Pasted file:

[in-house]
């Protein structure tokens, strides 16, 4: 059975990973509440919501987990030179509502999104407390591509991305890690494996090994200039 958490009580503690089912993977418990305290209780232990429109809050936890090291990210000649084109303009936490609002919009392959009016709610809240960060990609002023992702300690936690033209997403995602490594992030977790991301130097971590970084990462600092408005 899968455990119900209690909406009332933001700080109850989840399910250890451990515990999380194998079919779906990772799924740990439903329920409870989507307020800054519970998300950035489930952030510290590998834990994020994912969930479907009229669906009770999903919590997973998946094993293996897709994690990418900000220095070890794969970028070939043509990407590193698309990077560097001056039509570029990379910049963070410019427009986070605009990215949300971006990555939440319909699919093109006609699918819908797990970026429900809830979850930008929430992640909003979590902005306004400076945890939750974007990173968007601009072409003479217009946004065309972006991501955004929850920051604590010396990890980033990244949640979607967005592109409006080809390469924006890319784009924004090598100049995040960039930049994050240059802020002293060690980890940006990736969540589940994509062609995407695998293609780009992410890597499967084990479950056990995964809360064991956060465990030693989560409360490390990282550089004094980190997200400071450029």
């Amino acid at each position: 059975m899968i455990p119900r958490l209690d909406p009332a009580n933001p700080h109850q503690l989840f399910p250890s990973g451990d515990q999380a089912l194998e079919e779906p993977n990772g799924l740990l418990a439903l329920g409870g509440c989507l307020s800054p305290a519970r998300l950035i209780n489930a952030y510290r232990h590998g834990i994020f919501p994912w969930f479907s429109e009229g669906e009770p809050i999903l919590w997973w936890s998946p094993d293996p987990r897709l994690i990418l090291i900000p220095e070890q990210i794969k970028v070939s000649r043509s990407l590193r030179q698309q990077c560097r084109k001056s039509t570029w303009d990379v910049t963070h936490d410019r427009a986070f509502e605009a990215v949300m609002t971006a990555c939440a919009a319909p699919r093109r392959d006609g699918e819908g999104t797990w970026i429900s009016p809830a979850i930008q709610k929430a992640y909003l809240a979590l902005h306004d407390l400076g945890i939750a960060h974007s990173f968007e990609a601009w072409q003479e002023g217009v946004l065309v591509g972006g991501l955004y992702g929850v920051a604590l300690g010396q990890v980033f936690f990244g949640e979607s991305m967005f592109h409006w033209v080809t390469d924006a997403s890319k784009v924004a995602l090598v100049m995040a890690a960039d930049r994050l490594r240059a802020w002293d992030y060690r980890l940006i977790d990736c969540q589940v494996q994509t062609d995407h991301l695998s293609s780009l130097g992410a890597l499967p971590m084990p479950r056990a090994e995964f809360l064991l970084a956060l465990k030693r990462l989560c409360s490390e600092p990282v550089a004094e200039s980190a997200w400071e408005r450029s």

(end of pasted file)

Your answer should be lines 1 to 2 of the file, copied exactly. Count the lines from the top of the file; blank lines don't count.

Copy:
[in-house]
């Protein structure tokens, strides 16, 4: 059975990973509440919501987990030179509502999104407390591509991305890690494996090994200039 958490009580503690089912993977418990305290209780232990429109809050936890090291990210000649084109303009936490609002919009392959009016709610809240960060990609002023992702300690936690033209997403995602490594992030977790991301130097971590970084990462600092408005 899968455990119900209690909406009332933001700080109850989840399910250890451990515990999380194998079919779906990772799924740990439903329920409870989507307020800054519970998300950035489930952030510290590998834990994020994912969930479907009229669906009770999903919590997973998946094993293996897709994690990418900000220095070890794969970028070939043509990407590193698309990077560097001056039509570029990379910049963070410019427009986070605009990215949300971006990555939440319909699919093109006609699918819908797990970026429900809830979850930008929430992640909003979590902005306004400076945890939750974007990173968007601009072409003479217009946004065309972006991501955004929850920051604590010396990890980033990244949640979607967005592109409006080809390469924006890319784009924004090598100049995040960039930049994050240059802020002293060690980890940006990736969540589940994509062609995407695998293609780009992410890597499967084990479950056990995964809360064991956060465990030693989560409360490390990282550089004094980190997200400071450029």